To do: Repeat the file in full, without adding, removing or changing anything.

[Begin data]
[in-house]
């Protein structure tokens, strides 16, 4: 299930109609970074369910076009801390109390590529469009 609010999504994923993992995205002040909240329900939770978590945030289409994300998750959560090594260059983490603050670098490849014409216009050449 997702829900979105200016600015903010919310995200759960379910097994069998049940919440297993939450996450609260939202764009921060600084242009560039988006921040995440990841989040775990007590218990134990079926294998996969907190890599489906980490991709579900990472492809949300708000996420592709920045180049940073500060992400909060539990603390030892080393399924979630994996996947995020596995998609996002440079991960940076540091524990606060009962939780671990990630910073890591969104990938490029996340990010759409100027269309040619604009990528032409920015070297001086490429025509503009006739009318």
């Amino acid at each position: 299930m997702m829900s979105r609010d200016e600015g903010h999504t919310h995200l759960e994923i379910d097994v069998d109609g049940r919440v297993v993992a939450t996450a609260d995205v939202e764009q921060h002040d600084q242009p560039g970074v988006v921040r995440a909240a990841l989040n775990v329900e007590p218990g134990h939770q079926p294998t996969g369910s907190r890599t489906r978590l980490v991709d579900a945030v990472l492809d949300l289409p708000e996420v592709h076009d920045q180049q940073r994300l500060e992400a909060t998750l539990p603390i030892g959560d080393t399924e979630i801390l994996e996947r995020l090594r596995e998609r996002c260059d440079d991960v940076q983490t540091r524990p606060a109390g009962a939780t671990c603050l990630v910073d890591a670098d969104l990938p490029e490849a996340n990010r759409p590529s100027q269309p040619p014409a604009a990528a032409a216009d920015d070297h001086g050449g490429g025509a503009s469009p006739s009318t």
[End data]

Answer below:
[in-house]
């Protein structure tokens, strides 16, 4: 299930109609970074369910076009801390109390590529469009 609010999504994923993992995205002040909240329900939770978590945030289409994300998750959560090594260059983490603050670098490849014409216009050449 997702829900979105200016600015903010919310995200759960379910097994069998049940919440297993939450996450609260939202764009921060600084242009560039988006921040995440990841989040775990007590218990134990079926294998996969907190890599489906980490991709579900990472492809949300708000996420592709920045180049940073500060992400909060539990603390030892080393399924979630994996996947995020596995998609996002440079991960940076540091524990606060009962939780671990990630910073890591969104990938490029996340990010759409100027269309040619604009990528032409920015070297001086490429025509503009006739009318």
């Amino acid at each position: 299930m997702m829900s979105r609010d200016e600015g903010h999504t919310h995200l759960e994923i379910d097994v069998d109609g049940r919440v297993v993992a939450t996450a609260d995205v939202e764009q921060h002040d600084q242009p560039g970074v988006v921040r995440a909240a990841l989040n775990v329900e007590p218990g134990h939770q079926p294998t996969g369910s907190r890599t489906r978590l980490v991709d579900a945030v990472l492809d949300l289409p708000e996420v592709h076009d920045q180049q940073r994300l500060e992400a909060t998750l539990p603390i030892g959560d080393t399924e979630i801390l994996e996947r995020l090594r596995e998609r996002c260059d440079d991960v940076q983490t540091r524990p606060a109390g009962a939780t671990c603050l990630v910073d890591a670098d969104l990938p490029e490849a996340n990010r759409p590529s100027q269309p040619p014409a604009a990528a032409a216009d920015d070297h001086g050449g490429g025509a503009s469009p006739s009318t």